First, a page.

“They are. They’re stretched more than thin. They’re functionally bankrupt. So the SDC is taking up a new tranche of preferred shares for a secondary redevelopment scheme. They want to ‘redevelop’ Earth, and that will not be to our benefit.”

“Well then.” Euclid folded his arms and leaned back. “And you thought you’d tell an old calypso singer that because . . . ?”

“Because I need your rhymes, Mr. Slinger.”

Euclid had done that before, in the days before his last long-sleep, when fame was high and money had not yet evaporated. Dishing out juicy new gossip to help Assembly contract negotiations. Leaking information to warn the workers all across the asteroid belt. Hardworking miners on contract, struggling to survive the long nights and longer sleeps. Sing them a song about how the SDC was planning to screw them over again. He knew that gig well.

He had thought that was why he’d been brought to see her, to get a little something to add extempo to a song tonight. Get the Belt all riled up. But if this was about Earth . . . ? Earth was a garbage dump. Humanity had sucked it dry like a vampire and left its husk to spiral toward death as people moved outward to bigger and better things.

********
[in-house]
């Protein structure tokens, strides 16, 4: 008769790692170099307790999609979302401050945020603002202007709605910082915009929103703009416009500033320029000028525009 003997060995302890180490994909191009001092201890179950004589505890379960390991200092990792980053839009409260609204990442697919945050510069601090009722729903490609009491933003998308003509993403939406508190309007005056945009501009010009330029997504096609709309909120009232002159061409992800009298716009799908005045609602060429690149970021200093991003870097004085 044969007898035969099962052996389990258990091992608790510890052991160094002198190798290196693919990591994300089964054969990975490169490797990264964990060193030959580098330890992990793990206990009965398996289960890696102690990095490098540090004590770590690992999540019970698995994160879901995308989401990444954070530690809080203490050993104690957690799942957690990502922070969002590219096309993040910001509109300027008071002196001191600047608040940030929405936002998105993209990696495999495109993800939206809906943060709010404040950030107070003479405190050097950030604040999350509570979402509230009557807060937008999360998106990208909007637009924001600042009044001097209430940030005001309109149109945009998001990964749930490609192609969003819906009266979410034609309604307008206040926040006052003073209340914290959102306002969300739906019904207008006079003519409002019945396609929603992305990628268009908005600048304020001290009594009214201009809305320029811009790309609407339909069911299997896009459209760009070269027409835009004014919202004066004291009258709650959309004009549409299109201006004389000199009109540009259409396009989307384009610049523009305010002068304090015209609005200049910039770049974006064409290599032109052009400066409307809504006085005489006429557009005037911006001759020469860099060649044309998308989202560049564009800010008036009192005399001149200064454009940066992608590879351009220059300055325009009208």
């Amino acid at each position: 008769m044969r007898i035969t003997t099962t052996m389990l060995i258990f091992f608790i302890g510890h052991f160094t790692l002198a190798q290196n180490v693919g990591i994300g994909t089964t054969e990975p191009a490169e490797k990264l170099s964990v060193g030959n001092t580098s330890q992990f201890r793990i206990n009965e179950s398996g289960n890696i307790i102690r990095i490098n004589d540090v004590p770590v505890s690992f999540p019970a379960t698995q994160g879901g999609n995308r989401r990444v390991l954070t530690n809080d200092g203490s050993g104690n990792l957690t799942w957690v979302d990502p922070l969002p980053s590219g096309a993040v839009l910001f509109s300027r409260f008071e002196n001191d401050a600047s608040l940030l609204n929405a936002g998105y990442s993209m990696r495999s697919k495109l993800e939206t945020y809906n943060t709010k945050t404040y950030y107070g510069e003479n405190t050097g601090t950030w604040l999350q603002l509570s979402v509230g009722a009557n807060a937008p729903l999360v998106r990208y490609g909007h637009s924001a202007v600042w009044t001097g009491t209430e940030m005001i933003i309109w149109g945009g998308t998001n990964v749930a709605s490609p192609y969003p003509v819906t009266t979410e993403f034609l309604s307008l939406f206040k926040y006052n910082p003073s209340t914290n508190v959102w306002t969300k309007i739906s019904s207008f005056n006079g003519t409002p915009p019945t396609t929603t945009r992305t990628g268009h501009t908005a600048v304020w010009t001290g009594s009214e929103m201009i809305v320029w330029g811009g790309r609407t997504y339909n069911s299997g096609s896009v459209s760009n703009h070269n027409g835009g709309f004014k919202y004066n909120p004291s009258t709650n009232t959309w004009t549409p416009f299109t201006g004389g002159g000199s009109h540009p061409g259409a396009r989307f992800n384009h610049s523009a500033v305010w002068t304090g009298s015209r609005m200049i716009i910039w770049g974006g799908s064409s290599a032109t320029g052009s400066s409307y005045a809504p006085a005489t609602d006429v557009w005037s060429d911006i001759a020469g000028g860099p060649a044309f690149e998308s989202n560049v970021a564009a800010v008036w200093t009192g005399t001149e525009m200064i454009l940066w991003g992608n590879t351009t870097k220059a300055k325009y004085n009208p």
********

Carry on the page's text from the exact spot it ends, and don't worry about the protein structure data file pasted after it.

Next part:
“I don’t sing about Earth anymore. The cohorts don’t pay attention to the old stuff. Why should they care? It’s not going anywhere.”

Then she told him. Explained that the SDC was going to beautify Earth. Re-terraform it. Make it into a new garden of Eden for the rich and idle of Mars and Venus.

“How?” he asked, skeptical.

“Scorched Earth. They’re going to bomb the mother planet with comets. Full demolition. The last of us shipped into the Ring to form new cohorts, new generations of indentured servitude. A clean slate to redesign their brave new world. That is what I mean when I say not to our benefit.”

He exhaled slowly. “You think a few little lyrics can change any of that?” The wealth of Venus, Mars, and Jupiter dwarfed the cohorts in their hollowed out, empty old asteroids.

“One small course adjustment at the start can change an entire orbit by the end of a journey,” she said.

“So you want me to harass the big people up in power for you, now?”

Bouscholte shook her head. “We need you to be our emissary. We, the Assembly, the last representatives of the drowned lands and the dying islands, are calling upon you. Are you with us or not?”